I just read a story on the Washington Post site about a case before a Maryland Court of Appeals that anyone concerned about the preservation of their First Amendment rights will be interested in following.

According to the article, one Zebulon J. Brodie, who runs a Dunkin’ Donuts shop claims that he was defamed by some anonymous comments about his shop that were posted on NewsZap.com.  One commenter said that it was “one of the most dirty and unsanitary-looking food-service places I have seen.”

Brodie is demanding that Independent Newspapers Inc., the company that owns the site, reveal the identities of the people who posted the comments.  Independent Newspapers is of course fighting this on first amendment grounds.

Frankly, I think that this is a no-brainer that proves to me that Mr. Brodie might well be better off changing occupations and selling home insurance instead.  Honestly, he and everybody else involved in and affected by the ruling in this case (pretty much everybody) would be much better served if instead of hunting down somebody who said something about his shop, he would simply give the place a thorough going over to make sure that conditions these anonymous commenters talked about were identified and corrected.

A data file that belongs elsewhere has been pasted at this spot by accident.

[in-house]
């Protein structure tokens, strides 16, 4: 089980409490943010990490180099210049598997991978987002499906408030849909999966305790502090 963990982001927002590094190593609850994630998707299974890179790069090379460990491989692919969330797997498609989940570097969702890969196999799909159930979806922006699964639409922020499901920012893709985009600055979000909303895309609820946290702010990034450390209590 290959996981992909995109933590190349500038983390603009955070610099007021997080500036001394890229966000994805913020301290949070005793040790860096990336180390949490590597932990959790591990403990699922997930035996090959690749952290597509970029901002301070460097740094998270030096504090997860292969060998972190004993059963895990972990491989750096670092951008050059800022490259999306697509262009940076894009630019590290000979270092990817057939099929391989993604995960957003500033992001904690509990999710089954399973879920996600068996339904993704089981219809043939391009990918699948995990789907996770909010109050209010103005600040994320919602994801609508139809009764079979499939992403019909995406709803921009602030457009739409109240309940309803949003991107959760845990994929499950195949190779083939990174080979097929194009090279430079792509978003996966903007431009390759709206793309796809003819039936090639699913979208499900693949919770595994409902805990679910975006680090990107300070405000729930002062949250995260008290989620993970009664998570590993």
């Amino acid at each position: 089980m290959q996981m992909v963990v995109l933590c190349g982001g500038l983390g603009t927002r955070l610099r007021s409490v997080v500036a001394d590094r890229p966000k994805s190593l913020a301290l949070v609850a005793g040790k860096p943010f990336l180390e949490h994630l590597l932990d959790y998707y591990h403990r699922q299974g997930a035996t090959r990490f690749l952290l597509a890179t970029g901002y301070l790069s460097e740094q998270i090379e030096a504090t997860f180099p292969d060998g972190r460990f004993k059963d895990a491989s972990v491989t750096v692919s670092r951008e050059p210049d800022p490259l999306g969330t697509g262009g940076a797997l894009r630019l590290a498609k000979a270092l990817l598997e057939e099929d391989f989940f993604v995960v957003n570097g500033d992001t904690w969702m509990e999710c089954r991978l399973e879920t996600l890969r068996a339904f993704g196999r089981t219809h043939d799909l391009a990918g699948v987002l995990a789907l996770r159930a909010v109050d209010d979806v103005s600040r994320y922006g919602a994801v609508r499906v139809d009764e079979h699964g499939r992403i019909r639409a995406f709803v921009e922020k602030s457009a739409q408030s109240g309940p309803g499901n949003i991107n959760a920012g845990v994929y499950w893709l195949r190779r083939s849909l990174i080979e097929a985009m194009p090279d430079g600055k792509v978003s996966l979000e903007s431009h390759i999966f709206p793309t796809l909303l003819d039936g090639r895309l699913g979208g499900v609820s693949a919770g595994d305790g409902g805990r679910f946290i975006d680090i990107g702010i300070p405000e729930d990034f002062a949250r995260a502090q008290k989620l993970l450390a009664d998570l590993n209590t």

This isn’t going to help his business and he’s no doubt spending a bucket of money on this obsession that very much reminds me of Captain Queeg and the strawberries.

In the meantime, let’s all pray really hard that the judges in this case see fit to protect our right to be anonymous because as one lawyer stated, the right to speak anonymously isn’t absolute in every situation.  But extreme caution is in order because once anonymity is gone, it cannot be restored.

Technorati Tags: dunkin donuts, independent newspapers, court of appeals, anonymous comments, first amendment grounds, maryland appeals court, defamation claims, brodie, freedom of speech, extreme caution, anonymity, washington post, first amendment rights, commenters

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